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idahogirl
09-01-2001, 12:11 PM
I understand that safflower oil or walnut oil can be used to clean brushes. Do these oils have the same flamable potential as linseed oil?

Thank you,

Dee

Epicurea
09-01-2001, 01:20 PM
No idea about the flammability, sorry, but I imagine either would condition the brushes really well.

This reminded me of a review of a new brand I read in a watercolorist's mag recently. The new company is making less toxic, more artist-friendly paints: watercolors with honey as the binder, and oils with walnut oil rather than linseed. The reviewing artist tried them, tested them, compared them to her usual brands, and rated both very highly. (And believe it or not, neither attracted insects.) I found it intriguing; made me wonder about the make-your-own-for-less possibilities. I'll look for the magazine & check for brand name and any mention of flammability in linseed vs. walnut & come back later with the results.


Cassandra

sarkana
09-01-2001, 02:43 PM
walnut and safflower oil are both great for cleaning brushes. so is linseed oil, in fact, linseed oil is probably the most solvent oil. it also dries the fastest. i have never had a combustion problem with linseed oil but am aware of its combustibility.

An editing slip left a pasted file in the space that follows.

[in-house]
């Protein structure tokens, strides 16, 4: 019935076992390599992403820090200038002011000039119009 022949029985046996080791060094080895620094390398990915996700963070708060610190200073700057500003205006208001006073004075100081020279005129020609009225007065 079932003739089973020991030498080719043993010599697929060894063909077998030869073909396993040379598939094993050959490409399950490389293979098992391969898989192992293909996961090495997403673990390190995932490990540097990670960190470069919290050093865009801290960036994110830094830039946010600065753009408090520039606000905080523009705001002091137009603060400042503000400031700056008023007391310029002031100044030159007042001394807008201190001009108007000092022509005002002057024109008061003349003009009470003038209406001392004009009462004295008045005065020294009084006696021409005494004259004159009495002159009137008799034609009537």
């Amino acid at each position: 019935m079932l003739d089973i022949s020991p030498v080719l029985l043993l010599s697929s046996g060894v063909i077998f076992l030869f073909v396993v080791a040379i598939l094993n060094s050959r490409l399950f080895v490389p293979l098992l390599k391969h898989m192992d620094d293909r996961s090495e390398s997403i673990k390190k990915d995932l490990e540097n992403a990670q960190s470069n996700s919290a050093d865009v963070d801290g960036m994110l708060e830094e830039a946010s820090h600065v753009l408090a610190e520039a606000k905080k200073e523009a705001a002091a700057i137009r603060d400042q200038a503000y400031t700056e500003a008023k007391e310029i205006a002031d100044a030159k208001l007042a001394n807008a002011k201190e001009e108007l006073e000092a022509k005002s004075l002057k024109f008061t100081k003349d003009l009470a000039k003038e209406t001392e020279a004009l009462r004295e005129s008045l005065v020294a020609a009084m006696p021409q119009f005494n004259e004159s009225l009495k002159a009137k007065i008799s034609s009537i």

walnut, safflower, and poppy oil are all drying oils like linseed oil. linseed oil is the fastest drying but also the most yellow. many manufacturers grind whites and light colors into safflower, poppy, or a mixture of linseed and a lighter oil. robert doak uses walnut oil in all his colors. i use it in some of mine. it slows the drying time of oil paints which is not so desirable for me. but its great as a painting medium. grinding pigment into safflower or walnut oil from the health food store is perfectly feasible, just make sure no vitamin e has been added to the oil. this is a common preservative and it will prevent your paintings from ever drying. ever.

using honey as a binder in watercolors is not a new idea. honey or sugar water are the traditional binders. gum arabic is used with or instead of honey nowadays but its not toxic at all, infact, its an ingredient in many processed foods.

making your own is definitely rewarding. there are many helpful topics on wetcanvas about homemade materials.

babsalaba2
09-06-2001, 01:08 PM
Can I use the same bottle of walnut oil for painting that I bought for making vinagrettes? The only ingredient listed is Walnut Oil (no preservatives). Just what else can you use Walnut oil for:
a nice raspberry/walnut vinagrette- yes!
brush cleaning- yes?
in place of linseed oil as a painting medium- yes?
as a binder if you mix you own paints- yes?
a good massage oil???:)

I'm assuming that oils made for human consumption are at least as refined for impurities as those for painting??

Sorry if this seems dense.

mirza
09-06-2001, 05:44 PM
Originally posted by sarkana
just make sure no vitamin e has been added to the oil. this is a common preservative and it will prevent your paintings from ever drying. ever.



sarkana, this little bit of info got to me in just the nick of time. Thank you for saving me what could have been a lot of heartache. Anybody got a recipe for raspberry vinegar?